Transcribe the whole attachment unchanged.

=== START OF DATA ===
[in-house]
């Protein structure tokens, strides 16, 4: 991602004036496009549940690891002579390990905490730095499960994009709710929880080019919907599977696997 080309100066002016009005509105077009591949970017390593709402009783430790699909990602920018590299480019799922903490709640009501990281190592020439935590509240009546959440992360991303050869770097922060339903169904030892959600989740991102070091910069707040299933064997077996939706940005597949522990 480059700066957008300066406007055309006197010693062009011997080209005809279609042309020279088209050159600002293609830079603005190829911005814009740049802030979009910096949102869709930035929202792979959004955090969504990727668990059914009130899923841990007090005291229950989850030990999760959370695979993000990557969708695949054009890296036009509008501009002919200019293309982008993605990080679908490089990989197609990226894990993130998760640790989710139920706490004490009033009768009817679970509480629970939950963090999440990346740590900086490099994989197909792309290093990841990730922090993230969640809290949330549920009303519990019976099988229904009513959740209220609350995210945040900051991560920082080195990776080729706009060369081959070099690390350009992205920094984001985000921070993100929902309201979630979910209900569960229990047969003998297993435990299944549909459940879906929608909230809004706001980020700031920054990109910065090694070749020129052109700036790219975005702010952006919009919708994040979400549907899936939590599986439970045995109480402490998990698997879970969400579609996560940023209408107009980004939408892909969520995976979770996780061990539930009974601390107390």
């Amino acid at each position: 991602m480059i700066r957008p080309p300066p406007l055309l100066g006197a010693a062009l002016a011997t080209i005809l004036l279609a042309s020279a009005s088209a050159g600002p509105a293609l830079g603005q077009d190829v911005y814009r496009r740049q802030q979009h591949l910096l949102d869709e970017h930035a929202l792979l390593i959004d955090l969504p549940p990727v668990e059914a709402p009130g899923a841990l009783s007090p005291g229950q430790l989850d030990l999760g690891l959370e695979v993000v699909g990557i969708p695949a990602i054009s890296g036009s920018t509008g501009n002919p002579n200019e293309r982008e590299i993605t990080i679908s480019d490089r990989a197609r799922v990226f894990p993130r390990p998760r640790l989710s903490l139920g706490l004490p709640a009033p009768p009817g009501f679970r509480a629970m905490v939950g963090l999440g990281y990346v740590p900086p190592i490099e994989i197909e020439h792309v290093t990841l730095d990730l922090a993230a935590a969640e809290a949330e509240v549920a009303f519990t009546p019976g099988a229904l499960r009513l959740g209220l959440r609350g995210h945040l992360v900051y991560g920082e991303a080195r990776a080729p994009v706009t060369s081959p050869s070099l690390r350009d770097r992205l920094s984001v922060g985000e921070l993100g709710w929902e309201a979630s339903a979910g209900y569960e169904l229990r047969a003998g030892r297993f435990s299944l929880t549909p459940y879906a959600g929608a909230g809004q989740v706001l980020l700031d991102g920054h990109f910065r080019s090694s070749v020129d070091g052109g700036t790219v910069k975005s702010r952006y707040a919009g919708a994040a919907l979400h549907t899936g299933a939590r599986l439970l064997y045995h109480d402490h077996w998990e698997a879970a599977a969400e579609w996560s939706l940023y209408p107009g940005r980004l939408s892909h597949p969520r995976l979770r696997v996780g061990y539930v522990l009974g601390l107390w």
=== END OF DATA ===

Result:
[in-house]
């Protein structure tokens, strides 16, 4: 991602004036496009549940690891002579390990905490730095499960994009709710929880080019919907599977696997 080309100066002016009005509105077009591949970017390593709402009783430790699909990602920018590299480019799922903490709640009501990281190592020439935590509240009546959440992360991303050869770097922060339903169904030892959600989740991102070091910069707040299933064997077996939706940005597949522990 480059700066957008300066406007055309006197010693062009011997080209005809279609042309020279088209050159600002293609830079603005190829911005814009740049802030979009910096949102869709930035929202792979959004955090969504990727668990059914009130899923841990007090005291229950989850030990999760959370695979993000990557969708695949054009890296036009509008501009002919200019293309982008993605990080679908490089990989197609990226894990993130998760640790989710139920706490004490009033009768009817679970509480629970939950963090999440990346740590900086490099994989197909792309290093990841990730922090993230969640809290949330549920009303519990019976099988229904009513959740209220609350995210945040900051991560920082080195990776080729706009060369081959070099690390350009992205920094984001985000921070993100929902309201979630979910209900569960229990047969003998297993435990299944549909459940879906929608909230809004706001980020700031920054990109910065090694070749020129052109700036790219975005702010952006919009919708994040979400549907899936939590599986439970045995109480402490998990698997879970969400579609996560940023209408107009980004939408892909969520995976979770996780061990539930009974601390107390």
């Amino acid at each position: 991602m480059i700066r957008p080309p300066p406007l055309l100066g006197a010693a062009l002016a011997t080209i005809l004036l279609a042309s020279a009005s088209a050159g600002p509105a293609l830079g603005q077009d190829v911005y814009r496009r740049q802030q979009h591949l910096l949102d869709e970017h930035a929202l792979l390593i959004d955090l969504p549940p990727v668990e059914a709402p009130g899923a841990l009783s007090p005291g229950q430790l989850d030990l999760g690891l959370e695979v993000v699909g990557i969708p695949a990602i054009s890296g036009s920018t509008g501009n002919p002579n200019e293309r982008e590299i993605t990080i679908s480019d490089r990989a197609r799922v990226f894990p993130r390990p998760r640790l989710s903490l139920g706490l004490p709640a009033p009768p009817g009501f679970r509480a629970m905490v939950g963090l999440g990281y990346v740590p900086p190592i490099e994989i197909e020439h792309v290093t990841l730095d990730l922090a993230a935590a969640e809290a949330e509240v549920a009303f519990t009546p019976g099988a229904l499960r009513l959740g209220l959440r609350g995210h945040l992360v900051y991560g920082e991303a080195r990776a080729p994009v706009t060369s081959p050869s070099l690390r350009d770097r992205l920094s984001v922060g985000e921070l993100g709710w929902e309201a979630s339903a979910g209900y569960e169904l229990r047969a003998g030892r297993f435990s299944l929880t549909p459940y879906a959600g929608a909230g809004q989740v706001l980020l700031d991102g920054h990109f910065r080019s090694s070749v020129d070091g052109g700036t790219v910069k975005s702010r952006y707040a919009g919708a994040a919907l979400h549907t899936g299933a939590r599986l439970l064997y045995h109480d402490h077996w998990e698997a879970a599977a969400e579609w996560s939706l940023y209408p107009g940005r980004l939408s892909h597949p969520r995976l979770r696997v996780g061990y539930v522990l009974g601390l107390w």